With the clock running down on the eventing world championships just nine months away, the U.S. Equestrian Federation will be appointing an eventing task force in the next two weeks to develop a program for the discipline after surveying key players ‒ including riders, coaches, supporters and horse owners ‒ about their concerns.

“The results of our analysis clearly indicated to us that a change was needed in order for restructure of the sport to occur and for it to have its greatest chance of success,” said USEF CEO Bill Moroney, addressing the High Performance forum at the U.S. Eventing Association convention in Albuquerque on Dec. 10.

His appearance at the session had been anxiously awaited in the wake of a startling shake-up. Those involved with the sport were looking for an explanation of the decision announced last week not to renew the contracts of performance director Erik Duvander and Peter Wylde, who coached the show jumping aspect of the sport, at the same time as managing director Jenni Autry was let go by the federation.

Since that happened, people have been looking for answers about what was going on. Until Moroney spoke at the convention, the USEF had remained silent, stating only that “the program structure and plans for the future will be forthcoming.”

Ironically, perhaps, Moroney said one of the key things that needs to be improved in the new approach to eventing is communication, along with stronger leadership and revising how the organizational structure is handled by USEF. He emphasized the need for personal accountability as well.

Moroney would not give a direct explanation about the reason for not renewing the contracts, however.

“Around the area of personnel, we’re just not going to go there with you. I think we need to respect people’s privacy and the federation needs to preserve our business standards as well,” he said.

At the same time, Moroney stated, “One of the key points that made the decision-making even harder was the fact that we knew and recognized through this process that Erik brought a certain element in the training he did one-on-one with people and in groups of people that they really appreciated, and they found a real value in.

“However, the evaluations aren’t done just off of one situation. They are done off the analysis of multiple issues across the board that led us to the place we’re at today.”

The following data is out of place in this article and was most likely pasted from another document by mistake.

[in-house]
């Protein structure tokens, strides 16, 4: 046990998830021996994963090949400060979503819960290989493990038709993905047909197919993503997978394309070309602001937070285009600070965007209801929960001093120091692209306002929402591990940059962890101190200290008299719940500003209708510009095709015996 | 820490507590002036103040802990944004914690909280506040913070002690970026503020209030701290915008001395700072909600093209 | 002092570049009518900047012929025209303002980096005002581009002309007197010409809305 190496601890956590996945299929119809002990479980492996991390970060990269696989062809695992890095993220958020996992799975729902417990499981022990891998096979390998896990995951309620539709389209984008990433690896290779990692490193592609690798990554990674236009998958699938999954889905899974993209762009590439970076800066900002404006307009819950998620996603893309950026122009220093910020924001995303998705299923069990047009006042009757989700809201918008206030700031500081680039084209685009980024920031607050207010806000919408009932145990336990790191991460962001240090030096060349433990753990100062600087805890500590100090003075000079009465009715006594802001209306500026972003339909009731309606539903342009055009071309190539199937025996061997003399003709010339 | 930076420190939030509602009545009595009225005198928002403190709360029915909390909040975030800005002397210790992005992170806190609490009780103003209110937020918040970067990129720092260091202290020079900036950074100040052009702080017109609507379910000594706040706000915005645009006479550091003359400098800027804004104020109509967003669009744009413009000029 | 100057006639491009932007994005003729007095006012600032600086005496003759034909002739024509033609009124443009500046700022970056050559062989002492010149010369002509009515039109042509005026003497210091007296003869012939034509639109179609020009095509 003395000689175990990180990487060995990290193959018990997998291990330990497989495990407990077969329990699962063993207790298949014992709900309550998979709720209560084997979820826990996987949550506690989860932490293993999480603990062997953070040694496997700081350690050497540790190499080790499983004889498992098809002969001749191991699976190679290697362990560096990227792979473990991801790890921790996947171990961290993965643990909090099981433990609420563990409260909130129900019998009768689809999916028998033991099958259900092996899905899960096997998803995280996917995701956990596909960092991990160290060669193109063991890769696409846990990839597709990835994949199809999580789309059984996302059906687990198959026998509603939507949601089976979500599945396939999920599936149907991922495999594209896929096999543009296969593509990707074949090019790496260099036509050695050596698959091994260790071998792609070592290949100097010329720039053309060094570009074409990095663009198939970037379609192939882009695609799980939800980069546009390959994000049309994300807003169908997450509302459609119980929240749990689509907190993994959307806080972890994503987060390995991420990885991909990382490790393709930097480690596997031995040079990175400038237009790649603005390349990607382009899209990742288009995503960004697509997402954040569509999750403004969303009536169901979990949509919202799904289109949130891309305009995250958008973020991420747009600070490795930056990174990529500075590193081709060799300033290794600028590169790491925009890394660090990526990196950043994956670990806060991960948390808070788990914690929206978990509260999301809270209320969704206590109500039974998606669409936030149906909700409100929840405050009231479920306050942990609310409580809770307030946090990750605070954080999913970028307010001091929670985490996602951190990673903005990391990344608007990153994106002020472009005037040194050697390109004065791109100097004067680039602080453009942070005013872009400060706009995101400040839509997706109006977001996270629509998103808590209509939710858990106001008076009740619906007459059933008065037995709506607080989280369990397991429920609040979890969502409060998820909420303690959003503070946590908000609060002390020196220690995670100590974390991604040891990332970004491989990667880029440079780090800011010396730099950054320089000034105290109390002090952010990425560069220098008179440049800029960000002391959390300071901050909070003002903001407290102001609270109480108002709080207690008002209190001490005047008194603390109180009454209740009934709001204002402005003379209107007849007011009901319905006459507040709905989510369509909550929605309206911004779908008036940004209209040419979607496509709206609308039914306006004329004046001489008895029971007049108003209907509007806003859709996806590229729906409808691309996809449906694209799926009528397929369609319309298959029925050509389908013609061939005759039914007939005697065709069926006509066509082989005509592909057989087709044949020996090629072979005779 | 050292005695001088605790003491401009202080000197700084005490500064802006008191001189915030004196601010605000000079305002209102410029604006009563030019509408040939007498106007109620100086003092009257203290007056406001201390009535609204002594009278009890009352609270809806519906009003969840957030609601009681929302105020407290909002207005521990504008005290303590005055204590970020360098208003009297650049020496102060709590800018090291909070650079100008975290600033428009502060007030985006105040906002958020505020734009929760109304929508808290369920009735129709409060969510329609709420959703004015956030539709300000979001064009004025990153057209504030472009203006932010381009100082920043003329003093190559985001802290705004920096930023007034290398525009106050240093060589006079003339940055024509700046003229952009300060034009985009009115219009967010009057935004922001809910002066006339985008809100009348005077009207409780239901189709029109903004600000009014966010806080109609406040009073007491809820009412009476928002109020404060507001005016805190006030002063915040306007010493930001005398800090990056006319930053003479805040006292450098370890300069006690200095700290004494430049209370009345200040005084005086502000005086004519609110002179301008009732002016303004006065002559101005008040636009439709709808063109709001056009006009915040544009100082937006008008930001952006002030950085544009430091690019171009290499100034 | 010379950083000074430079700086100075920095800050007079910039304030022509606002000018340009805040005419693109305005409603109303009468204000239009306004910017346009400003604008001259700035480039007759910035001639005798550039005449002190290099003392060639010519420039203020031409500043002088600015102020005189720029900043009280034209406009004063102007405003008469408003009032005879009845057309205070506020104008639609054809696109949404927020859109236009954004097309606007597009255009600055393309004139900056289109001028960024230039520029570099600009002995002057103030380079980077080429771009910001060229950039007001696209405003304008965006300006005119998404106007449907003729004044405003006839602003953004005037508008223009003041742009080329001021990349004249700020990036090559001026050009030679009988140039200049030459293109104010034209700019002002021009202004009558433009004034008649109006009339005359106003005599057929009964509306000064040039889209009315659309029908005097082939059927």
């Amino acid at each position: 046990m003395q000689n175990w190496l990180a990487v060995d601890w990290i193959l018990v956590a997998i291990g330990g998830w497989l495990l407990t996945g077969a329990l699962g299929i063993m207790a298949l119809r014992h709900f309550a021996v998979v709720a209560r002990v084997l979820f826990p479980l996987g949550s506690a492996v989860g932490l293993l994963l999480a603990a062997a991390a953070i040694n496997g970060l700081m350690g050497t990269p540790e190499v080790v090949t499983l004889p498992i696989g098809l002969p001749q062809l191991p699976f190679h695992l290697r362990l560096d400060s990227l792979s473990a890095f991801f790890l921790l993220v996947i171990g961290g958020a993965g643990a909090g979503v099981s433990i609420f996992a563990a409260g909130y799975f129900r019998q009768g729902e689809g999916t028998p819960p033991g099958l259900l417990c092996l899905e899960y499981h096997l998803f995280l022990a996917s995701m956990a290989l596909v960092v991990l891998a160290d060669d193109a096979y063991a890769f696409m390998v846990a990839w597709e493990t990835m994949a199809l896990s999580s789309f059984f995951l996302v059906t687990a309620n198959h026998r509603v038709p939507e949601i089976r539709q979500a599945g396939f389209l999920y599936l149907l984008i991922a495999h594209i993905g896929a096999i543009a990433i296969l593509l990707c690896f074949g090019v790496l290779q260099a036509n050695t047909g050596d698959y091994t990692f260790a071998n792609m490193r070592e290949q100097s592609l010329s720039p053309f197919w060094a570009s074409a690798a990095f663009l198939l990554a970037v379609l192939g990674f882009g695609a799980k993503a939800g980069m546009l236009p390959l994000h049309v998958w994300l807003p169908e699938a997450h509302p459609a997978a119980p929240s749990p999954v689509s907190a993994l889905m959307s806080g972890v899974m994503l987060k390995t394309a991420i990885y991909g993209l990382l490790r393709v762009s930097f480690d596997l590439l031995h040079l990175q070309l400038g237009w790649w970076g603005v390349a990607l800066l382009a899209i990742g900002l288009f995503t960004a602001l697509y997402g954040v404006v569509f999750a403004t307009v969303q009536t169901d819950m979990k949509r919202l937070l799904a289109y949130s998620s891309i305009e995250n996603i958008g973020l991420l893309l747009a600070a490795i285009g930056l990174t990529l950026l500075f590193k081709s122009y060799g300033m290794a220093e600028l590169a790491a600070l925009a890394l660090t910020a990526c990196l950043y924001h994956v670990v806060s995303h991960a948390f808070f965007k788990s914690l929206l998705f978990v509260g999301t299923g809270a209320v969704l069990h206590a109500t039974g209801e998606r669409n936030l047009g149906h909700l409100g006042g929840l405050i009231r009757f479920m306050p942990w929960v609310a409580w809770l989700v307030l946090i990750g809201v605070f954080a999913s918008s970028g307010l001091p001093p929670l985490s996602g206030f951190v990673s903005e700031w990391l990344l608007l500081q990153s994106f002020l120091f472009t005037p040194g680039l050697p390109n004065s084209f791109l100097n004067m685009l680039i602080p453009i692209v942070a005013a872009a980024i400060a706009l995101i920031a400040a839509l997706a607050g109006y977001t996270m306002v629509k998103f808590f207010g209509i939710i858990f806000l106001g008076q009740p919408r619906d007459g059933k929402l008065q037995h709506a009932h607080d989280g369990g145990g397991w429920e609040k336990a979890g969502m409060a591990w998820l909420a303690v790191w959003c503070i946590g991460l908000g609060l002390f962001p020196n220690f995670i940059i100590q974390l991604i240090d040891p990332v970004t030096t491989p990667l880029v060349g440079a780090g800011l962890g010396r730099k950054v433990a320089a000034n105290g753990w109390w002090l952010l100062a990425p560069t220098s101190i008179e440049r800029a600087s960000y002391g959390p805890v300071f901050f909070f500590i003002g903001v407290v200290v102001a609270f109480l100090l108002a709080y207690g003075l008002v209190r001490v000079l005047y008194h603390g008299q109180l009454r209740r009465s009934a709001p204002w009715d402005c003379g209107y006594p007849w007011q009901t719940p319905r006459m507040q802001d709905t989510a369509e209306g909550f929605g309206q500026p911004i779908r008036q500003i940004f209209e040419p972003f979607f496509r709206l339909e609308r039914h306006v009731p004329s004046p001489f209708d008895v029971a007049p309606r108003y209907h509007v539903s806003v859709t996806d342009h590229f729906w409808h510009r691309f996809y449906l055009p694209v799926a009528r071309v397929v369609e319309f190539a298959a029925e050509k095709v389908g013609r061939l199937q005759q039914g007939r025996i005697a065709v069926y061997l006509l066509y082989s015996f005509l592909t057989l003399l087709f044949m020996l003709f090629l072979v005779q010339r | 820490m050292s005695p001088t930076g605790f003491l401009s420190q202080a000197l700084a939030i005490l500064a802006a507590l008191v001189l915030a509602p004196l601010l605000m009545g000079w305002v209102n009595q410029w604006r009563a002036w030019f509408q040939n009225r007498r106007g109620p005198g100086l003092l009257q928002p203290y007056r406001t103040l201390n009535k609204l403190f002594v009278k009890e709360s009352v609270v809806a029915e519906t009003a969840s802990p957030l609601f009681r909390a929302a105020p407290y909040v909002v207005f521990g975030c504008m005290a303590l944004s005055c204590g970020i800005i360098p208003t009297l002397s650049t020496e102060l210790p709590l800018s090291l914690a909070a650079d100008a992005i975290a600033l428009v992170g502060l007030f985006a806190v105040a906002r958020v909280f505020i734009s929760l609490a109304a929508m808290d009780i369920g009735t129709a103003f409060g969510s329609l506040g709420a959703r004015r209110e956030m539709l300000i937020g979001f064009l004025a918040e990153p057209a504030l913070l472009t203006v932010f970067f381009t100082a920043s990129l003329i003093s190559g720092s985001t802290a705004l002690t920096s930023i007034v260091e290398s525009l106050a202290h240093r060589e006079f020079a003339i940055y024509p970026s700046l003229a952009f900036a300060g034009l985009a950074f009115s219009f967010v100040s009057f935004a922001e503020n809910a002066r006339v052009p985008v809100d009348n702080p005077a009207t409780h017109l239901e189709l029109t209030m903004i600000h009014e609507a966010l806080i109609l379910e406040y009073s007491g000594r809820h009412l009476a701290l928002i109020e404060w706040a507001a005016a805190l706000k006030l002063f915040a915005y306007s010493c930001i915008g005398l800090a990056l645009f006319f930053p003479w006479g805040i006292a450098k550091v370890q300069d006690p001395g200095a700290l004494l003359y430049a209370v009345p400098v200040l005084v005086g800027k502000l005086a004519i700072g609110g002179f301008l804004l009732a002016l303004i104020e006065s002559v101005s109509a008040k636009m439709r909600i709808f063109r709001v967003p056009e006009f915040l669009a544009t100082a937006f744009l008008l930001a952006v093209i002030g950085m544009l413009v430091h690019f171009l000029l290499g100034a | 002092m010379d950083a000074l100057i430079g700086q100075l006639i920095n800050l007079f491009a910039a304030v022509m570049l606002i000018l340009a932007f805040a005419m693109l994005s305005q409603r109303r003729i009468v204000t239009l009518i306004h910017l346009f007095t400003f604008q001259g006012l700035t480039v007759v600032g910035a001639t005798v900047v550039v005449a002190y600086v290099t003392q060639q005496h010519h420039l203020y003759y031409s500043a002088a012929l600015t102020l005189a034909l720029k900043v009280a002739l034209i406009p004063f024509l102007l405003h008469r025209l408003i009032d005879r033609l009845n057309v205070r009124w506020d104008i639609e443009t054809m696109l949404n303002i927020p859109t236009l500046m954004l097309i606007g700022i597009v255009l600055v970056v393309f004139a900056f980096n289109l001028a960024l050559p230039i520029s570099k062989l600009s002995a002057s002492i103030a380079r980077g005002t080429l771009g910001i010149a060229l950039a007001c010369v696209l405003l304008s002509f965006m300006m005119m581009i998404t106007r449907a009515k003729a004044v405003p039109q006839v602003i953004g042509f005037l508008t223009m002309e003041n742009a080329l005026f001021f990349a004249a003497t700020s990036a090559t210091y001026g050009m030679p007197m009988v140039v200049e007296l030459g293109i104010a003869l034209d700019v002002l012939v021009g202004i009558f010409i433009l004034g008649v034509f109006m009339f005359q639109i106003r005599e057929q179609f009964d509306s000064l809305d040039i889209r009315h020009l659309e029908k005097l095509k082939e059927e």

He noted, “We also fully understand and respect that not everybody will agree with the decisions we made, but we will hope you will understand and respect the decisions we did make. Maybe not but from the initial perspective you had, but from the reality that we did conduct a robust evaluation and we did make the decisions we felt were necessary to move us forward.”

A questioner asked “Why remove a team that was clearly making progress bringing along high performance riders?” With the world championships so close, the anonymous person said, “It’s like shooting yourself in the foot.”

Moroney agreed recent results at Aachen and Boekelo (the team finished second in both) and Boyd Martin’s victory at the Maryland 5-star “were amazing, but those results were after four years. And are those sustainable? When you look at those results, those were also created by people at the table taking personal responsibility for preparing themselves and their horses to arrive on competition day ready to go.”

Some had coaching from Erik and some didn’t, “but they all came together,” he said, taking note of “the team spirit that was there. Why doesn’t this culture exist out there already?”

In assessing the status of the eventing program, he said USEF has to look at the entire time period from what was proposed in 2017 (when Erik took over) “and the entire spectrum of where the program has gone.”

Eventing actually has been underperforming for years in the view of many (Boyd’s Fair Hill victory was the first U.S. win at the sport’s highest level since 2008), and it is obvious that there is no easy fix.

“This puzzle is very complex and it has a lot of components,” said Moroney. Among them is whether the eventers need a coach/performance director or if the discipline should go the way of show jumping, where Robert Ridland is the technical advisor (though he likes being called the coach). If performance help is needed, he can step in to assist riders because of his performance expertise in the sport, but he doesn’t give those on the team hands-on advice on a regular basis.

Moroney also emphasized that it’s necessary for the owners to have greater involvement. He noted there are underlying currents of mistrust, “of worry about any one person or couple of people having a louder voice than others in the reconstruction.” He expanded on that thought by characterizing “a major lack of trust between high performance riders and the high performance program.”

Citing a need for people to know more, with an emphasis on clarity (a word he prefers over transparency) Bill told his audience that the federation has a responsibility to get information out and be clear about it and “provide people with understanding of what processes are and also to find out how best to communicate with you.”